[general warn 28598] NetExtender 881 closed unexpectedly; attempting to cleanup pppd 28566
[dns info 28608] Restarting mDNSResponder

I’ve only tested this fix for Net Extender version 5.0.680, but I’ve confirmed that it’s working with that version. We’ll need to adjust the permissions on the folder /usr/sbin/pppd:

Open terminal, and enter the following command:

sudo chmod u+s /usr/sbin/pppd

Enter your password at the prompt, allow the command to complete. Once that’s been entered, close and reopen the Net Extender, and then you should be able to connect.

SonicWall LDAP bind Error – Remote Authentication – Bind to LDAP server failed

We’ve setup one of our client’s Sonicwall TZ series routers to allow LDAP authentication for VPN connections. Occasionally we were getting alerts from the SonicWall with the following content:

Subject: *** Alert from SonicWALL *** [SONICWALL NAME]

12/14/2010 17:05:22.544 - Error - Remote Authentication - Bind to LDAP server failed - - Credentials not valid at LDAP server - 80090308: LdapErr: DSID-0C0903AA, comment: AcceptSecurityContext error, data 775, v1772

This email was generated by: SonicOS Enhanced (MAC-ADDRESS-NUMBER)

Of course we’d log in and check it out, we’d hop over to the LDAP section, check to make sure that the user account, password, search context and such were proper, and they were. We’d then run a test bind, and of course it would work fine. It stumped us for a few days but we were eventually able to figure out that the account that the SonicWall was using to bind to the LDAP server was getting locked out due to some other non SonicWall related event, and of course when the account was locked out the SonicWall could not perform an LDAP query, and the users could not VPN in. Once the lockout period expired the SonicWall was again able to perform queries, which explained why when we logged in to test, it was working properly.

The moral of the story? Make sure that the account you are using for LDAP on the SonicWall isn’t used for anything else, so that the chance of someone locking out the service account is low, or you could also remove it’s lockout policy and apply a very strong password.

Mac OS 10.6 Clients unable to resolve DNS on Net Extender SSL VPN

Over the last few days I’ve been running into a problem with Mac OS 10.6 clients and the SonicWall SSL VPN client, NetExtender. The client computers were able to resolve DNS properly prior to installation. The problem didn’t appear until after the software was connected to a endpoint, and then disconnected. Once the connection was ended, boom, no DNS resolution.

I had already updated the endpoint device, a SRA 1200, and the NetExtender was whatever version came with SRA 1200 firmware SonicOS SSL-VPN, which was the most recent firmware available at the time of writing.

I started with a review of the release notes of the SonicWall firmware, which mention a problem with Mac OS prior to version 10.6.5 and NetExtender. I updated one of the client Macs to 10.6.5, but still no luck.

A call to SonicWall ended up with them giving me a new version of the NetExtender software for the Mac, version 5.0.680. I updated the first client and Success! I was able to connect, disconnect, and then continue to resolve DNS.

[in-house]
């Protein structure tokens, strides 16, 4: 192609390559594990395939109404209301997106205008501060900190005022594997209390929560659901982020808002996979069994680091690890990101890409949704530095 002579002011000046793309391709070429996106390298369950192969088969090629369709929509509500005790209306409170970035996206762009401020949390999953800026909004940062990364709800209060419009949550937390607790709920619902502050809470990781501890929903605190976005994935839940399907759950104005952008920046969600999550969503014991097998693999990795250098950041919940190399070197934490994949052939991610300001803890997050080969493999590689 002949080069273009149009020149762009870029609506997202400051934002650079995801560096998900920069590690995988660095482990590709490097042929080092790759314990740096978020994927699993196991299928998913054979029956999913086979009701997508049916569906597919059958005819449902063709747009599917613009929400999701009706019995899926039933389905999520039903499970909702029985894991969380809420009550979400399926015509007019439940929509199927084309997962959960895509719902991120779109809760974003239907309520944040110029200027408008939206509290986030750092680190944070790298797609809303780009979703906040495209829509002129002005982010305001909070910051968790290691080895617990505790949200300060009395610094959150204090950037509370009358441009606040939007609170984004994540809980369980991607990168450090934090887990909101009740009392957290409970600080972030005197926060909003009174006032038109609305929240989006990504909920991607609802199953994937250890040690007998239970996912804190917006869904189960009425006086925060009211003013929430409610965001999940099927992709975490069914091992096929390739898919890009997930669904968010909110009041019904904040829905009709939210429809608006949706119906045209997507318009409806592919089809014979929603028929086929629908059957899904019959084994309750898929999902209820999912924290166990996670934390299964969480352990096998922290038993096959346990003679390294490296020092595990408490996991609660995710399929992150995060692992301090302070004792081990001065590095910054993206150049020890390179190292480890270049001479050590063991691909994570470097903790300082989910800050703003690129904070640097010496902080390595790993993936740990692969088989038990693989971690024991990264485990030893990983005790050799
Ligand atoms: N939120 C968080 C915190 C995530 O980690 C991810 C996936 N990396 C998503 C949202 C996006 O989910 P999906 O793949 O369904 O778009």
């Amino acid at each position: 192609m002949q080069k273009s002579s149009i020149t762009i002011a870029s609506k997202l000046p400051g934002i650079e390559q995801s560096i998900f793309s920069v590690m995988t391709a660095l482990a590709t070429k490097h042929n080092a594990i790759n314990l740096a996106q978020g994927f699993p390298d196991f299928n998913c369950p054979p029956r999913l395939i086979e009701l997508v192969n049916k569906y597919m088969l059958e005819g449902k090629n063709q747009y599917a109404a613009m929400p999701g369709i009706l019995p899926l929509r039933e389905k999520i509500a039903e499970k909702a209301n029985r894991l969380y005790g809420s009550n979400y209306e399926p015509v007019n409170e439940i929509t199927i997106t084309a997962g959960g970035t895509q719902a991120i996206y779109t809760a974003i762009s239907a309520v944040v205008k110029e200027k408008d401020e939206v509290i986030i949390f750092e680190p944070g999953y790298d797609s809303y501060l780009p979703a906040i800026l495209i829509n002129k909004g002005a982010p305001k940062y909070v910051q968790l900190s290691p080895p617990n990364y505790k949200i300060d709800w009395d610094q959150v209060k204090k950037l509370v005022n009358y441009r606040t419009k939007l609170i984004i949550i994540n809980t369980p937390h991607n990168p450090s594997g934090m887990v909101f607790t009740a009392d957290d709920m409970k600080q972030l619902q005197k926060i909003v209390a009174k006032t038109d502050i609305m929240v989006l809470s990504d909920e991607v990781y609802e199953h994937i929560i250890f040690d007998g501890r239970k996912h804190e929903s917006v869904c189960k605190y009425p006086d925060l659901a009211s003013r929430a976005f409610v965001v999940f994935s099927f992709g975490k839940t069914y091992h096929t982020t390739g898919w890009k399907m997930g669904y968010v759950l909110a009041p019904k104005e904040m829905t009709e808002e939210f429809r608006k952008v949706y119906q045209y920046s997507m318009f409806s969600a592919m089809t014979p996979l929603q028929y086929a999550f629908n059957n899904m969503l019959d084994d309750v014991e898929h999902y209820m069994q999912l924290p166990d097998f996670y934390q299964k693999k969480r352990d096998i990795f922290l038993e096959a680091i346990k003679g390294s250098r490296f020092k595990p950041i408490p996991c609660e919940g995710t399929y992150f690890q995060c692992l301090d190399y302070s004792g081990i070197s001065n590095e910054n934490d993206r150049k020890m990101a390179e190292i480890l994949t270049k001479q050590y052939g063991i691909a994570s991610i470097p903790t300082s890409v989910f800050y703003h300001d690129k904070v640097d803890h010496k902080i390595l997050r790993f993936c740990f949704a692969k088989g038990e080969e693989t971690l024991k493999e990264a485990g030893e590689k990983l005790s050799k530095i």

I thought my problems were over until I re-connected to test that the VPN was still working. Now on version 5.0.680 I was unable to resolve DNS on the other end of the VPN tunnel when connected. I could resolve DNS on my local subnet, and on the internet, but I was unable to resolve anything on the internal DNS servers at the main office that I was connecting to. I verified that I could telnet to port 53 across the tunnel, a NSlookup test proved that I the records I was looking for did exist.

I flushed the dns cache, I verified the /etc/resolv.conf file had the two DNS servers that the NetExtender had placed in there when I connected, and I verified with telnet that a firewall was not blocking DNS to the DNS servers.

I called SonicWall back and after much discussion they recommended that we roll back to version 5.0.679. I downloaded the file, removed the current NetExtender and then attempted to re-install the version 5.0.679. It would not allow me to re-install, stating that a more current version was already installed.

I was able to bypass this error by performing the following:

Drop to Command line and enter the following commands:

sudo rm /private/var/db/receipts/
sudo rm /private/var/db/receipts/com.sonicwall.NetExtender.plist
sudo rm /etc/ppp/sslvpn.*

I then rebooted the Mac and was able to install NetExtender version 5.0.679. Once installed I tested again. I was able to connect and resolve DNS, good. I was able to disconnect and continue to resolve DNS, even better. And Finally I was able to connect again and continue to resolve DNS still.  Version 5.0.679 on Mac OS 10.6.5 was what ended up working for me.

I’ve attached version 5.0.679 for download if you’re experiencing the same problem. NetExtender.MacOSX.5.0.679

Update 1: Upon further review, it appears that NetExtender version 5.0.679 breaks the bonjour protocol on the Macs that it is installed on. To circumvent this problem we actually went back to version 5.0.680, and statically configured a hosts file for all of the major resources on the other end of the VPN tunnel. Click Here to see how to manually edit a hosts file on a Mac. You can download version 5.0.680 here: NetExtender.MacOSX.5.0.680

Update 2: Thomas (see below) pointed out that it doesn’t matter what’s in the resolv.conf file as Mac OS 10.6 and higher no longer uses this file to determine DNS servers. My writing about about double checking this file will have no impact on this particular problem. The rest of the article will still help you work around the problem though, so good luck!